Quilt Guild celebrates 25 years at Portsmouth Public Library


PORTSMOUTH—The members of Down by the River Quilt Guild are continuing their annual tradition of showcasing their work at the Portsmouth Public Library branch of the Scioto County Public Library system, filling the space with individual quilts made by its members, a quilt made by all members working together for raffle, and a special display that highlights Scioto County made 21 years ago.

The show went up March 1, with a bounty of quilts on display at the library. The display will be erected through April 26 for the community to visit and take a closer look at the craftsmanship.

This is the 25th year that the Guild has utilized the Portsmouth Public Library to showcase their work and members are excited to have the opportunity to highlight their craft once again. The theme of the display is also in conjunction with their storied history in the library.

The display features 27 quilts. 25 quilts from 25 members are hung to celebrate the 25 years; a quilt made by everyone is on display, which is for raffle; and the group also brought out a special “Scioto County Quilt,” which was made in 2003 for the Ohio Bicentennial.

“Through the years, we have assembled and quilted a variety of quilts and raffled them off. The money is donated to a cause that is in need at the time,” Guild Member Barb Burke said. “We have donated to the homeless shelter, the domestic violence shelter, nursing homes, children’s services, Southern Ohio Medical Center, the American Red Cross, American Cancer Society, Portsmouth Police Department, Scioto County Sheriff’s Department, Marsh House, Stepping Stones, Sierra’s Haven, Scioto County Public Library, and more. These groups have either benefited from the raffle funding or a donation of quilts. There is an element of service to the community that is very much part of our Guild.”

Scioto County Public Library’s Katie Williams explained that the raffle tickets are available for purchase from anyone in the Guild. She explained the raffle quilt is always raffle number one in the show and easy to find in the display.

“The theme of the raffle quilt this year is Freedom Rings,” Guild Member Kendra Hughes explained. “It has a patriotic theme to it, but it isn’t the splashy red and blue you might think.”

Williams echoed her appreciation of the raffle quilt this year and the patriotic theme.

“It is a patriotic quilt, but it isn’t the typical red, white and blue,” Williams said. “It is very patriotic, but it is a little more subtle and you can take in a lot of different details within it; it is very easy to appreciate the theme and design.”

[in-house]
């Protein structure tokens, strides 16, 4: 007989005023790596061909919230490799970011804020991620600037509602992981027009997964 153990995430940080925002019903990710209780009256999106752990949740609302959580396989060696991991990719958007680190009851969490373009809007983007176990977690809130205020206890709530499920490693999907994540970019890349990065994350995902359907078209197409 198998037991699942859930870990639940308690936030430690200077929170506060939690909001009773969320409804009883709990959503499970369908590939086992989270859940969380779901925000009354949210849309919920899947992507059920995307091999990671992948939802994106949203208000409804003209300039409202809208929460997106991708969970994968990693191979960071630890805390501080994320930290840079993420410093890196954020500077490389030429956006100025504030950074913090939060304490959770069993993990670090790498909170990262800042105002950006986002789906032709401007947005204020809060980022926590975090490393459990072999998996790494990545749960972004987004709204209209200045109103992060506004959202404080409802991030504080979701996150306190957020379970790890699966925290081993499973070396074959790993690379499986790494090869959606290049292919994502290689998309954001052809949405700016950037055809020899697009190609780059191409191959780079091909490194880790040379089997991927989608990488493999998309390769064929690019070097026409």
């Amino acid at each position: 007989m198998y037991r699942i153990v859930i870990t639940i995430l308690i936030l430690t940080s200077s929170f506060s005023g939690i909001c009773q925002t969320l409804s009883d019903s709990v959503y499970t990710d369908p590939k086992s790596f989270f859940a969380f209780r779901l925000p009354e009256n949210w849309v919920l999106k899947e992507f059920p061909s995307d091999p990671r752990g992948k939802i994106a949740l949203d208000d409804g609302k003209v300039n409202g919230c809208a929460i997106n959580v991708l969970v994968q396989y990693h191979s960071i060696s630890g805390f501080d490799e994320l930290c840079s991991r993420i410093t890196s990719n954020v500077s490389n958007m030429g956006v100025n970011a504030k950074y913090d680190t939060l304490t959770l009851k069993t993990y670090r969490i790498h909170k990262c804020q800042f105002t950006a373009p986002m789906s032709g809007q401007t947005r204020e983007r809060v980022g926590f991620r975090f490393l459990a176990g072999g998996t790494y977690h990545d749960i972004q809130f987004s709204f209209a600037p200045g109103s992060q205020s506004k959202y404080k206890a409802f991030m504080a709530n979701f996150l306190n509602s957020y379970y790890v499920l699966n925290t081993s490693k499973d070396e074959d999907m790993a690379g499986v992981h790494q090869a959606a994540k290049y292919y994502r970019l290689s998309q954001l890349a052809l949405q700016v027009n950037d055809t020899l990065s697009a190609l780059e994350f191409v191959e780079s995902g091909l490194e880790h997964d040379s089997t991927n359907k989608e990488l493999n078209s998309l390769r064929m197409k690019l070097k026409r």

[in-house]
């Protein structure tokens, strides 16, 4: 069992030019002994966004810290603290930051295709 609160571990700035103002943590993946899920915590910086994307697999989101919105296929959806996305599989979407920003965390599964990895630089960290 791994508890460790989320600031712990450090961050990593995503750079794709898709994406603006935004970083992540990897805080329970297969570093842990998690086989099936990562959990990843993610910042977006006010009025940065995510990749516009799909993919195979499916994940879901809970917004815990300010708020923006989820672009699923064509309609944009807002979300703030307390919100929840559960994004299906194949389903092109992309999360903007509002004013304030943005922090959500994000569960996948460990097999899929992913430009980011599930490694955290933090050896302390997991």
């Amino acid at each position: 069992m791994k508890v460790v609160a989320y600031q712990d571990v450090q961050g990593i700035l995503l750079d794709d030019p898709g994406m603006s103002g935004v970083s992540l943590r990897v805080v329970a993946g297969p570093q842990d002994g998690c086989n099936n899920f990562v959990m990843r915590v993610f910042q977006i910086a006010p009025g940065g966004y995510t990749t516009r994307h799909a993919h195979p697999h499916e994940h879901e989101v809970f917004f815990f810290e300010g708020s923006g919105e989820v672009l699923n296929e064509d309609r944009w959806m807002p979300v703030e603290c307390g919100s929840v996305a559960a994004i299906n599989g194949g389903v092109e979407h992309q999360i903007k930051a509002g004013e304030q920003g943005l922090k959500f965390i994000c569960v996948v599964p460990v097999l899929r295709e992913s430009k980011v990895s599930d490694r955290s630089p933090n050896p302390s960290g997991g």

Each year, a different group within the Guild takes on the challenge of quilting the raffle piece, which makes for an interesting process.

“Each year, a group within the guild gets a different turn making the quilt,” Hughes said. “The group gathers their fabric or kit and sew individual blocks and then a member quilts the overall piece that is then displayed and raffled.

Burke is also a fan of the raffle quilt this year.

“The quilt is beautiful this year,” Burke said. “A better word may be stunning.”

The Scioto County Quilt was made in celebration of the Bicentennial. It was designed by the Guild and made by them as well.

“It is often displayed in different areas within the county,” Hughes said. “It has been in the library show several years. It is very special. Because it was made in 2003, a lot of members who participated in making that quilt is no longer with us, so it means a lot to us.”

The library also has two display cases filled with information and memorabilia on the Guild’s 25-year history in the library.

“The progress that we’ve made in 25 years is very evident. When the Guild began, it was a group of women who wanted to learn more about quilting,” Burke said. “They were intrigued by it, and it was coming back. Patchwork had always been popular through the years, especially in the rural areas when farmers had feed and seed bags that were used for clothes and curtains. There is a whole history with that and how patterns were developed. When I look at the show today, it gives me an idea of how it has progressed. We have had notable speakers throughout the years and have given lessons and presentations on how this all works. The members have really spread their wings and the Guild has become a group of knowledgeable people, but not threatening, that welcomes newcomers and community members.”

Williams said that this is the eighth quilt show she has worked on with the Guild and it is always a popular event.

“We get a lot of people who come to the library to see the display. Many people even travel from outside the community. Our patrons always ask about it every year and look forward to it,” Williams said. “There is a program available each year with information on each quilt on display and how to join the Guild. We go through hundreds of these programs every week.”

Amidst the annual Down by the River Quilt Guild show in the Portsmouth Public Library, an event is being planned the evening of Tuesday, April 16, between 5:30 and 7:30 p.m. Members of the guild will be present to discuss the history of the group as well current community and individual projects.

Reach Joseph Pratt at (740) 353-3101, by email at [email protected], © 2024 Portsmouth Daily Times, all rights reserved.

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